Cardinal Politics: Campaigning gone wrong

By on February 14, 2012

By Marianna Michael–

Politics should not be defined as an act anymore — it is an art form. The art of politicking has evolved from organized debates to today’s vicious slandering. As if this were not enough, “Super PACs,” PACs being Political Action Committees, are gaining power. These groups can endorse whomever they please and spend as much money as they want on any form of advertisement. This gives candidates a way to run malicious ads about their competition without necessarily having to take the blame. By allowing third parties to campaign on their behalf, candidates relinquish any responsibility to ads that slander another candidate.

America is losing control of its government and the way that the government works. It is upsetting to see all these candidates for the presidency not having to be held accountable. A good leader would not allow such a group of people to attack his opponents. Instead, he would take a stand and offer a more effective and honest way to spend the funds being put into these ads. Even though none of the candidates have given permission to the Super PACs to run the advertisements, they are not condemning them either. This is just as bad.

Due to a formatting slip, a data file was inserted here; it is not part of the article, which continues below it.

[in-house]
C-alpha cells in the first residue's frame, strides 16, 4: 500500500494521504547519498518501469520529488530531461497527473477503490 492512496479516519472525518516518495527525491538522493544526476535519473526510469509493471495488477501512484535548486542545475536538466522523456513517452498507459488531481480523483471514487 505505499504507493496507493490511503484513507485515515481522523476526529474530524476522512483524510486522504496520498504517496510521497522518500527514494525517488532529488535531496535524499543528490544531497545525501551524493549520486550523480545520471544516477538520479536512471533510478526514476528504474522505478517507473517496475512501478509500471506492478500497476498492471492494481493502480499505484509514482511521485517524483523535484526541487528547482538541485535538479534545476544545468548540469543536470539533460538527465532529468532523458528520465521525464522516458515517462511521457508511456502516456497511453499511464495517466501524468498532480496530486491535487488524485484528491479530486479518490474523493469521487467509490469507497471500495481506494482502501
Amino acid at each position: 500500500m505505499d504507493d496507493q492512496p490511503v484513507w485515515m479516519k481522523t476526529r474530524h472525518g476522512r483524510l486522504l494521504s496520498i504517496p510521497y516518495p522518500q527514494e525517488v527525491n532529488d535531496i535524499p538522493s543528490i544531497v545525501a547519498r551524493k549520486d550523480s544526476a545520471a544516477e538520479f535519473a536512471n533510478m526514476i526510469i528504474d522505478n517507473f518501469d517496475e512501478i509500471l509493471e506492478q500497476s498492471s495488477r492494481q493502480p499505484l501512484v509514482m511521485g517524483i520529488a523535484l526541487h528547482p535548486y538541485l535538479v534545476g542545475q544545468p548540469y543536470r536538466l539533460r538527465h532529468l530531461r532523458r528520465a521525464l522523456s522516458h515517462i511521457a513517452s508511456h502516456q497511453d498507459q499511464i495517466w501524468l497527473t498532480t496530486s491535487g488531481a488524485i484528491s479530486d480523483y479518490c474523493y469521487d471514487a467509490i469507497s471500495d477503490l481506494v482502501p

Newt Gingrich is a prime example of how slanderous campaigning turns people into hypocrites. Towards the end of 2011, Gingrich was constantly complaining about how the media and Mitt Romney unfairly called him out on many issues. He continuously reminded Americans that he had never slandered any of his opponents. It was only a matter of days after Gingrich’s announcement that he started running negative advertisements towards the Romney camp. This is a prime example of hypocrisy at it’s finest.

Campaign advertising is not bad and is in fact the nature of how a politician gets elected in this day and age. This part of political life is accepted and harmless. There are examples of this all around campus as CardVision and CardsUnite compete in SGA ‘s election. What is harmful is libel, the malicious publication of untrue material. This is not only against the first amendment, but diminishes the legitimacy of the entire electoral system. Politicking becomes art in the way that campaigns can get around the standard of clean campaigns.

What makes political elections seem so full of guile is that everyone tries to find fault with everyone else. The thing is, no one is perfect. Yes, Gingrich has had many wives and Romney is rich, but why does that matter? Those are personal decisions that they have made in their past. Most people should desire a president that is willing to forgive his or her opponents and look towards the future. In a perfect world, a president would be elected based on what he or she can do for his or her country, not by what their demographics or history say.

In a utopia, there would be such a thing as a clean campaign. Politicians would run for office based on their own merits, not by slamming their opponents. Until this day comes, voters can sit back and watch a bipartisan effort to make everyone look bad.

opinion@louisvillecardinal.com
Photo courtesy Newt.org

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